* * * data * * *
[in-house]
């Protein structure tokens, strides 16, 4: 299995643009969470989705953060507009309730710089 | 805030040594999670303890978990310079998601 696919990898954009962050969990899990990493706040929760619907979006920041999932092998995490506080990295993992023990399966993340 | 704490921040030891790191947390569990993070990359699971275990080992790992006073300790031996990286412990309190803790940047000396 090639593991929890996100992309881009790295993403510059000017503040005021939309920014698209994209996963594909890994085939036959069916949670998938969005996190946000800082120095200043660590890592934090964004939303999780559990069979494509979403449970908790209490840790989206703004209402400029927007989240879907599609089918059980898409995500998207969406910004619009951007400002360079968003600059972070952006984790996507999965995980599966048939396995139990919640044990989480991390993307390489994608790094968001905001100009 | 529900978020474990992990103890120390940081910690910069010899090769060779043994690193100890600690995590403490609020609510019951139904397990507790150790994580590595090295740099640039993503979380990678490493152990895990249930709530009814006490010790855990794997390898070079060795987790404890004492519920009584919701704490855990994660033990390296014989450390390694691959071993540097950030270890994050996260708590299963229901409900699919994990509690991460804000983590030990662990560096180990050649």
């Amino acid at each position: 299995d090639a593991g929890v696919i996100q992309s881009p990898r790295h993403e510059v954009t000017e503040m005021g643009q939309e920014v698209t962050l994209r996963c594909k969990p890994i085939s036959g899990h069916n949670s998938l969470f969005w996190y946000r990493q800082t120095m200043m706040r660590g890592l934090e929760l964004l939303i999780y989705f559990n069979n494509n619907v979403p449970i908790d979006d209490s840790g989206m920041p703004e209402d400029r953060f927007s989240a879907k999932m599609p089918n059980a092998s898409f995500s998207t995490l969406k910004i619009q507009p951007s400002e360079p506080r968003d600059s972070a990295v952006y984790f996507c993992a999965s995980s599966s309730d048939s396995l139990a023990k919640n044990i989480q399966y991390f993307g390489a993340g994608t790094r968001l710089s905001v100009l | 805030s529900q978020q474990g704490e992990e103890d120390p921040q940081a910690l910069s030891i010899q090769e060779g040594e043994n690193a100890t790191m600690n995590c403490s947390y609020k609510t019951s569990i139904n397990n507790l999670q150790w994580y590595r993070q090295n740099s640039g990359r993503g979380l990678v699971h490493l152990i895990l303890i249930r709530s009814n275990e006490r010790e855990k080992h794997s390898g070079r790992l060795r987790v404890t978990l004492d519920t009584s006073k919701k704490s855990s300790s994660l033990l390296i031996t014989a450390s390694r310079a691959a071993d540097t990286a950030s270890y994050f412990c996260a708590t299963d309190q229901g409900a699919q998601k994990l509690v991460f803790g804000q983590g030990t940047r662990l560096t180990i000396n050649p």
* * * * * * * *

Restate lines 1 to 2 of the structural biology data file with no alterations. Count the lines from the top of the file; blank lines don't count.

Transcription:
[in-house]
């Protein structure tokens, strides 16, 4: 299995643009969470989705953060507009309730710089 | 805030040594999670303890978990310079998601 696919990898954009962050969990899990990493706040929760619907979006920041999932092998995490506080990295993992023990399966993340 | 704490921040030891790191947390569990993070990359699971275990080992790992006073300790031996990286412990309190803790940047000396 090639593991929890996100992309881009790295993403510059000017503040005021939309920014698209994209996963594909890994085939036959069916949670998938969005996190946000800082120095200043660590890592934090964004939303999780559990069979494509979403449970908790209490840790989206703004209402400029927007989240879907599609089918059980898409995500998207969406910004619009951007400002360079968003600059972070952006984790996507999965995980599966048939396995139990919640044990989480991390993307390489994608790094968001905001100009 | 529900978020474990992990103890120390940081910690910069010899090769060779043994690193100890600690995590403490609020609510019951139904397990507790150790994580590595090295740099640039993503979380990678490493152990895990249930709530009814006490010790855990794997390898070079060795987790404890004492519920009584919701704490855990994660033990390296014989450390390694691959071993540097950030270890994050996260708590299963229901409900699919994990509690991460804000983590030990662990560096180990050649």